Writing on the Air
My regular improv class is on hiatus, so to keep from getting rusty I recently took a trial class at another school. It was fun, and fascinating to experience a very different approach to the same material. One exchange between John, the teacher, and another student stayed with me, because it highlighted something I think all improvisers feel but that I have never heard articulated before.
In a scene involving food preparation, the student had been holding an imaginary pot when he got into an argument with another character and started waving his arms around. Afterward, John asked, "So what happened to the pot?"
The student acknowledged that he had forgotten all about it. "I was worried about where the scene was going," he said, "and I lost track of where I was."
"That's what's so hard about this business," John commented. "You have to wear all the hats, at the same time. You're the writer, the director, and the prop manager, in addition to being the actor. You have to be completely authentic in the moment, and at the same time you have to be aware of the narrative arc and where you're pushing it. There are no rehearsals, no do-overs. It's just you and your co-creators, up there, naked."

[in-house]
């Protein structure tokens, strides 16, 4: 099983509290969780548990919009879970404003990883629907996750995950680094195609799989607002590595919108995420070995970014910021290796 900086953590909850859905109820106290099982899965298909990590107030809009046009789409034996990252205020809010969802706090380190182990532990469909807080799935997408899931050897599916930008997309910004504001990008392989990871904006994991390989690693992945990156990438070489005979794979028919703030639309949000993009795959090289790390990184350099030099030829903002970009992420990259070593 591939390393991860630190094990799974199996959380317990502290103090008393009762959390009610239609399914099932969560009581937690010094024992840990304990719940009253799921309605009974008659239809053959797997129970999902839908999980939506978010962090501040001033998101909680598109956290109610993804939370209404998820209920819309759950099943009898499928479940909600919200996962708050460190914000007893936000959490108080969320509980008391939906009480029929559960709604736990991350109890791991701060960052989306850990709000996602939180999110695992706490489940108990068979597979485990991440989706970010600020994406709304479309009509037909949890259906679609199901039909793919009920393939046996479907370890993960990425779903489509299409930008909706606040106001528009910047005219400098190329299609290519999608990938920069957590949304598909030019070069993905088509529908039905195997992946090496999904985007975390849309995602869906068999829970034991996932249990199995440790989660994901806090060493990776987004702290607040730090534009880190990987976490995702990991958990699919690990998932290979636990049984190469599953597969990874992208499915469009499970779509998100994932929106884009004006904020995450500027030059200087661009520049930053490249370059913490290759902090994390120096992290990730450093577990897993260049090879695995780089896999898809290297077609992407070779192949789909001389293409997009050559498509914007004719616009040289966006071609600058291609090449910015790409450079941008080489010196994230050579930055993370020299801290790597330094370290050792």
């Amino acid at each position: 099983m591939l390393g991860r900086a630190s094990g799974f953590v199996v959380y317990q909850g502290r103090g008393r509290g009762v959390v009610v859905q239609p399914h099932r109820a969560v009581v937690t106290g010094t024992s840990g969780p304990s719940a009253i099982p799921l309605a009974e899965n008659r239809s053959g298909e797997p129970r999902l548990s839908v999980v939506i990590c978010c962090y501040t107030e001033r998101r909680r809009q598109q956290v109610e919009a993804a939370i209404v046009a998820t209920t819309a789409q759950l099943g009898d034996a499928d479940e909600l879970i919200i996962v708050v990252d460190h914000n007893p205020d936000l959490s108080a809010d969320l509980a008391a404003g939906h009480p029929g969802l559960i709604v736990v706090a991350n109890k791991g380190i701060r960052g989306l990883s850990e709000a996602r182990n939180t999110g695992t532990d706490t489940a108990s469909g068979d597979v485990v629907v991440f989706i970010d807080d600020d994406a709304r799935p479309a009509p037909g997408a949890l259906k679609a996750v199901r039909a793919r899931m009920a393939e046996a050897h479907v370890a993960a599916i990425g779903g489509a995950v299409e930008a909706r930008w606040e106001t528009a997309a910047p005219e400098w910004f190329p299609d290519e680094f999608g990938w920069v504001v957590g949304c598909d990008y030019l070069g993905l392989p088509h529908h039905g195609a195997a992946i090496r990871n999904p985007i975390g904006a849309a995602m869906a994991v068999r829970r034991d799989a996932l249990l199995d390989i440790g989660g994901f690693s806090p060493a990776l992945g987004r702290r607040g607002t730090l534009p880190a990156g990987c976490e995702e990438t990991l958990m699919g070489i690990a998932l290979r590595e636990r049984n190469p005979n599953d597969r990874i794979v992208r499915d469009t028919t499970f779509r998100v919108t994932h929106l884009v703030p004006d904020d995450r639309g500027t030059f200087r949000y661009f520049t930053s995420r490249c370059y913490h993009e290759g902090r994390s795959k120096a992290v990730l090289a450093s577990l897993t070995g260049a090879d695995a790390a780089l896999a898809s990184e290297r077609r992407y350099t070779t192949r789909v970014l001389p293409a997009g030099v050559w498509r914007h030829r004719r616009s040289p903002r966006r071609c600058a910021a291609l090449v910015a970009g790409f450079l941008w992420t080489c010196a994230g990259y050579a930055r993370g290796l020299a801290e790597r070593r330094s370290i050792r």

He made it sound difficult and scary, and it is. It is also incredibly freeing.
When I write, I am a compulsive reviser. I have to force myself to send stories out, because I never believe they are really done. I rip them apart and put the scenes together in different order; I rewrite them from the point of view of a minor character; I change the setting, the time of year, and the characters' names and vocations. I have been fiddling with some stories for more than 15 years now.
This is fun, but it can be hard to know when to stop--when there really is more to be gotten out of a story, vs nit picking that keeps me from moving on.
Improv is really helping with this. I can't look on anything I do as a draft. I can't revise. I am constantly learning from my mistakes, but I can't go back and fix the mistakes; I can only try to do better next time. And sometimes what I think is a mistake--a spontaneous expression that I would, if I were writing, go back and delete--turns out to be exactly what the scene needs.
It is an exciting, humbling, and confidence building art, and it is changing everything.
Susan O'Doherty, Ph.D., is a clinical psychologist with a New York City-based practice. A fiction writer herself, she specializes in issues affecting writers and other creative artists. She is the author of Getting Unstuck without Coming Unglued: A Woman's Guide to Unblocking Creativity (Seal, 2007). Her Career Coach column appears every Monday on Inside Higher Ed's Mama, Ph.D. blog, and she is a regular guest panelist on Litopia After Dark. She can be reached at Dr.Sue at mindspring dot com.